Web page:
Family Law FAQ

1. How long is divorce process?

Each case is different. Generally, there is a waiting period of a minimum of six months from the date of service of the Petition to Dissolution (when your spouse is legally notified). However, it can take much longer depending on the cooperation between the parties and the complexity of the case.  Such complexities include whether it becomes contested and disputes involving custody, property, support, pension, etc. Overall, it depends upon the circumstances of the parties, the nature and extent of the issues involved, amount and duration of child and spousal support, complexity of property issues, property characterization and valuation, property division and the level of conflict between the parties.

2. What is an uncontested divorce?

This is a divorce where both parties are able to make a mutually agreed upon arrangement regarding the terms.

3. What are the grounds for divorce?

California is a “no‐fault” divorce state and so California law does not determine fault. A no‐fault divorce is one in which neither the husband nor wife officially blames the other for the breakdown of the marriage. Generally, marriages are dissolved based on irreconcilable differences.

4. What is a divorce agreement?

This is an agreement entered into between the spouses that specifically outlines the terms of the divorce and the relationship between the two spouses after the divorce. The agreement usually covers property division, child custody and visitation, debt division, spousal support, etc.

5. What is a legal separation?

A legal separation is a Court order arranging the terms under which a married couple will live separately. The marriage is not completely dissolved. You may not want a divorce due to religious, insurance, tax or other reasons. With a legal separation, you remain married, but the Court issue orders related to property division, child custody and visitation, child support, spousal support, etc. A legal separation requires a mutual agreement.

6. What is an annulment?

An annulment is the legal dissolution of the marriage whereby the marriage is treated as though it never existed.

7. What is a mediation?

A mediation is a non‐adversarial process in which a neutral third party acts to encourage and help disputing parties reach a mutually acceptable agreement.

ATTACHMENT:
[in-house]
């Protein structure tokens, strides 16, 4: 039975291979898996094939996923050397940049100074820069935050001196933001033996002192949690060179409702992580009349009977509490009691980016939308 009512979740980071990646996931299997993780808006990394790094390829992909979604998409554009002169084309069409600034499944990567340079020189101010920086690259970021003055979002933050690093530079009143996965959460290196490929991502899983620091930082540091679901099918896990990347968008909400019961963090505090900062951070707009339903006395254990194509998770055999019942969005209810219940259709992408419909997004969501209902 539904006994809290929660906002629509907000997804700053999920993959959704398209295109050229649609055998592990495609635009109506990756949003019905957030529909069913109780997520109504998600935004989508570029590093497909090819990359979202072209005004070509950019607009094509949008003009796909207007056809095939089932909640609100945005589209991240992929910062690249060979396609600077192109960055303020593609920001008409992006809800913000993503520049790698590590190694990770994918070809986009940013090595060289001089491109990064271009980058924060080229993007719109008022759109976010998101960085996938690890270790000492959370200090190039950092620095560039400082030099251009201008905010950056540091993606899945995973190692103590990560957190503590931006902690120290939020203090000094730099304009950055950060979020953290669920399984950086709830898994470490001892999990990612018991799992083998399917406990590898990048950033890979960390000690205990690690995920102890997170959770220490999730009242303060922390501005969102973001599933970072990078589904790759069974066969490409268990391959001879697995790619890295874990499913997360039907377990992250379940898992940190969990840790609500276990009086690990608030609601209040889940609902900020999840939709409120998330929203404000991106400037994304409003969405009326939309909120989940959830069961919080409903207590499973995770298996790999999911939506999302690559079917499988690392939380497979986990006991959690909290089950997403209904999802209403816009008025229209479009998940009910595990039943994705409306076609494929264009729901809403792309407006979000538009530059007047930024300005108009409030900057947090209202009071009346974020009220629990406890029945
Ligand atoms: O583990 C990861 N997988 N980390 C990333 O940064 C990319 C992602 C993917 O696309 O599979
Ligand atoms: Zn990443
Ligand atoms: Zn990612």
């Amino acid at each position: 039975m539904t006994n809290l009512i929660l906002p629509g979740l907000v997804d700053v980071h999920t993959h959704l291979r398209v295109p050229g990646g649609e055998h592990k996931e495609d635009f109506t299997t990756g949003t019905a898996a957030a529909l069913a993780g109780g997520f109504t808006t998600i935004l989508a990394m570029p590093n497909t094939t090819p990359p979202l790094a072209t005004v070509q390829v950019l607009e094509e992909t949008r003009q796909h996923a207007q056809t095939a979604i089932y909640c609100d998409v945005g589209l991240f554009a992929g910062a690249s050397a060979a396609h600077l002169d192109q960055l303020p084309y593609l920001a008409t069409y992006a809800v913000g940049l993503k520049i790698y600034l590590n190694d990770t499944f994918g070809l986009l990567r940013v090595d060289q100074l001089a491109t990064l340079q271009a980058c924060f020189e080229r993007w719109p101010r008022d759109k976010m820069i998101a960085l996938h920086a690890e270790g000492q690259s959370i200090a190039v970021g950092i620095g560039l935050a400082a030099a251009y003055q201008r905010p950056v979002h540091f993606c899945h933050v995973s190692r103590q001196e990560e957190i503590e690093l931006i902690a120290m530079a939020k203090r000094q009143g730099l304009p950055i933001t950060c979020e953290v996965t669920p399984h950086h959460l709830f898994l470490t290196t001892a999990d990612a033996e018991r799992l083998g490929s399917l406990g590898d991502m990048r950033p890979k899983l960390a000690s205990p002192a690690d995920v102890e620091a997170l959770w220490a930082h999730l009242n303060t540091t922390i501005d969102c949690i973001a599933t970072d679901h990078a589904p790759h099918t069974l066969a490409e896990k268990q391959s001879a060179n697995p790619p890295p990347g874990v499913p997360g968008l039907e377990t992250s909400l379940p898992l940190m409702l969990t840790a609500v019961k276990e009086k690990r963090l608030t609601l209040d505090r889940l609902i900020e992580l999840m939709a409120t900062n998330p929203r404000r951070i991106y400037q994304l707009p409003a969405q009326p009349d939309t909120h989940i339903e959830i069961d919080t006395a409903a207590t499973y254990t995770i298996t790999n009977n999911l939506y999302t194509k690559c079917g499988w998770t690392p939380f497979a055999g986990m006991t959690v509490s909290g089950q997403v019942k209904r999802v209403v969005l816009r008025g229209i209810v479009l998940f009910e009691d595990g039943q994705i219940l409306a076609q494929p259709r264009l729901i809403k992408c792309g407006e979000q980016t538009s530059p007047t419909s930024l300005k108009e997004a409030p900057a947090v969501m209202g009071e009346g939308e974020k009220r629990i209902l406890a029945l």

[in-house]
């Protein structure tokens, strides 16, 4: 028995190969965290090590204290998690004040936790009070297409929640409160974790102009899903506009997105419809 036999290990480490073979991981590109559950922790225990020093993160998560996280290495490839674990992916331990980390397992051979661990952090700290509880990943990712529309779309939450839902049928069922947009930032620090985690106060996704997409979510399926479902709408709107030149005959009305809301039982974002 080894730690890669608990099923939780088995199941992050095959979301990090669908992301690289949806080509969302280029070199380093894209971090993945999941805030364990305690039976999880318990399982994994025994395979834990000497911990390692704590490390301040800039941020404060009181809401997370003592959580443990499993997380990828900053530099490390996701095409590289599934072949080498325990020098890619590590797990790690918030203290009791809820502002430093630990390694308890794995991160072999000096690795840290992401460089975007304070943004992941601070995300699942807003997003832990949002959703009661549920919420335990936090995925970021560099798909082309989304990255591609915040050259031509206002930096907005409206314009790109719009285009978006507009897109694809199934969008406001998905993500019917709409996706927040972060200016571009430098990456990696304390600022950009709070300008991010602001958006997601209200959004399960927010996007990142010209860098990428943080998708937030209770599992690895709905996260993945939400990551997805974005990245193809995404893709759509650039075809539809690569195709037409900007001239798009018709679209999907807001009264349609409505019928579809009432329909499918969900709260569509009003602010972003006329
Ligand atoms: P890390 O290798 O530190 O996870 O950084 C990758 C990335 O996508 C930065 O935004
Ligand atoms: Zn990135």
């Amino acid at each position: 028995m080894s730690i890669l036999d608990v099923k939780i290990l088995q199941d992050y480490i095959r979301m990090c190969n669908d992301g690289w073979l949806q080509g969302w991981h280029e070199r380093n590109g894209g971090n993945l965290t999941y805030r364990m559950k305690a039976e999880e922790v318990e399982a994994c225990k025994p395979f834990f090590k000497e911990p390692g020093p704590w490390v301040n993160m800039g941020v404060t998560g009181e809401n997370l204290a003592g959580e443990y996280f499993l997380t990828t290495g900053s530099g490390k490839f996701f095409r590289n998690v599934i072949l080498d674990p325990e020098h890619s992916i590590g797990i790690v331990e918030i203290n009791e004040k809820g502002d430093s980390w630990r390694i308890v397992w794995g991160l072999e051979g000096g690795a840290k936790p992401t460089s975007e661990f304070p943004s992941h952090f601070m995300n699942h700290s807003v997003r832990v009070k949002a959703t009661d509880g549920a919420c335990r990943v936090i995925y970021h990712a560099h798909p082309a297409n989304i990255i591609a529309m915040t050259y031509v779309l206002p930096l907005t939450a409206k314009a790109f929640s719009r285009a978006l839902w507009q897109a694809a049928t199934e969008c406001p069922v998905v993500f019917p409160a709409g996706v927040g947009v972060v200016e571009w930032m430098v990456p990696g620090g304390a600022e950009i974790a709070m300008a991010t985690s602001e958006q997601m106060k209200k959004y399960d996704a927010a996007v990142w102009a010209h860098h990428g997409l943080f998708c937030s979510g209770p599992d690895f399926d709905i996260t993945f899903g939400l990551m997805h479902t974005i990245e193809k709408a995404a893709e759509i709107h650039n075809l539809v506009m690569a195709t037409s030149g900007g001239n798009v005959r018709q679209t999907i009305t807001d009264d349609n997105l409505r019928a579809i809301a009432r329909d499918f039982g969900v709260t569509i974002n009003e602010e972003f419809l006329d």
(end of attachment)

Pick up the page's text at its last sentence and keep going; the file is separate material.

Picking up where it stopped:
8. How is property divided?

Generally, all property acquired during the marriage (community property) is divided equally between the parties. However, there are exceptions depending on the circumstances.

9. Do I have a right to any of my spouse’s retirement after the divorce?

Generally, if your spouse earned a portion of the retirement during the marriage, you will be entitled to your community share.

10. What happens to children following divorce or separation?

The parents can reach an agreement on how they will share their children’s time. A parenting plan can become a Court order whereby the judge approves the plan agreed upon by both parents.

If the parents are unable to agree on custody or visitation, a judge will make the decision.

11. What is joint custody?

Joint custody has two parts: joint legal custody and joint physical custody.

Joint legal custody refers to both parents sharing the major decisions affecting the child, such as school, health care, and religious training.

Joint physical custody refers to the time spent with each parent. The amount of time is flexible, and can range from a moderate period of time for one parent, such as every other weekend, to a child dividing the time equally between the two parents’ homes.

12. What is supervised visitation?

This is a form of visitation in which an adult supervisor must be present when the child is visiting with the non‐custodial parent.

13. What is child support?

Child support is the amount of money under a Court of administrative order that is due and owed by the non‐custodial parent for the support of the parent’s child(ren). Child support amounts are generally determined by statewide guidelines. Guideline support takes into account the incomes of each parent and the percentage of time that the parents spend with the children.

14. How long do I have to pay child support?

Whichever comes first: the child reaches the age of 19, or has attained age 18 and either is not a full time student or is self‐supporting, the child dies, or the child enters into a valid marriage, or becomes emancipated.

15. What is spousal support?

This is also known as alimony. Spousal support is the money one spouse pays to help support the other after the dissolution of the marriage. Many factors are taken into consideration in determining the amount of support, such as the standard of living during the marriage, the length of the marriage, the age and health of each spouse, earning capacity and job histories of both individuals, etc.

Disclaimer: This site and any information contained herein are intended for informational purposes and should not be construed as legal advice. Seek competent legal counsel for advice on any legal matter.